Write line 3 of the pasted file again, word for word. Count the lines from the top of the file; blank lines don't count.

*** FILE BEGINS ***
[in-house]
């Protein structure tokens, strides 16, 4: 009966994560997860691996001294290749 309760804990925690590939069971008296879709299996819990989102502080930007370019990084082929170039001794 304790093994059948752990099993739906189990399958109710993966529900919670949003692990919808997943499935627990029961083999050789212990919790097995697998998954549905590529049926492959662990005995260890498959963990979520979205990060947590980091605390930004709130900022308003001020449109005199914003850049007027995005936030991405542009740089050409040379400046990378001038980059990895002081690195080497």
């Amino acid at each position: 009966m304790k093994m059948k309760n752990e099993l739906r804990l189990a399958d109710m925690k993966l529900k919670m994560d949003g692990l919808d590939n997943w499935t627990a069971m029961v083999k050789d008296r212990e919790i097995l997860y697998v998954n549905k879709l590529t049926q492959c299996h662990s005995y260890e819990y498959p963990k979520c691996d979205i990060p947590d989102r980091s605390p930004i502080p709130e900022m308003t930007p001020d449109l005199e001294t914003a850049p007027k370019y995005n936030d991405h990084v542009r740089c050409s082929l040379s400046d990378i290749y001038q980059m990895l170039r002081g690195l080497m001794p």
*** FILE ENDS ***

């Amino acid at each position: 009966m304790k093994m059948k309760n752990e099993l739906r804990l189990a399958d109710m925690k993966l529900k919670m994560d949003g692990l919808d590939n997943w499935t627990a069971m029961v083999k050789d008296r212990e919790i097995l997860y697998v998954n549905k879709l590529t049926q492959c299996h662990s005995y260890e819990y498959p963990k979520c691996d979205i990060p947590d989102r980091s605390p930004i502080p709130e900022m308003t930007p001020d449109l005199e001294t914003a850049p007027k370019y995005n936030d991405h990084v542009r740089c050409s082929l040379s400046d990378i290749y001038q980059m990895l170039r002081g690195l080497m001794p």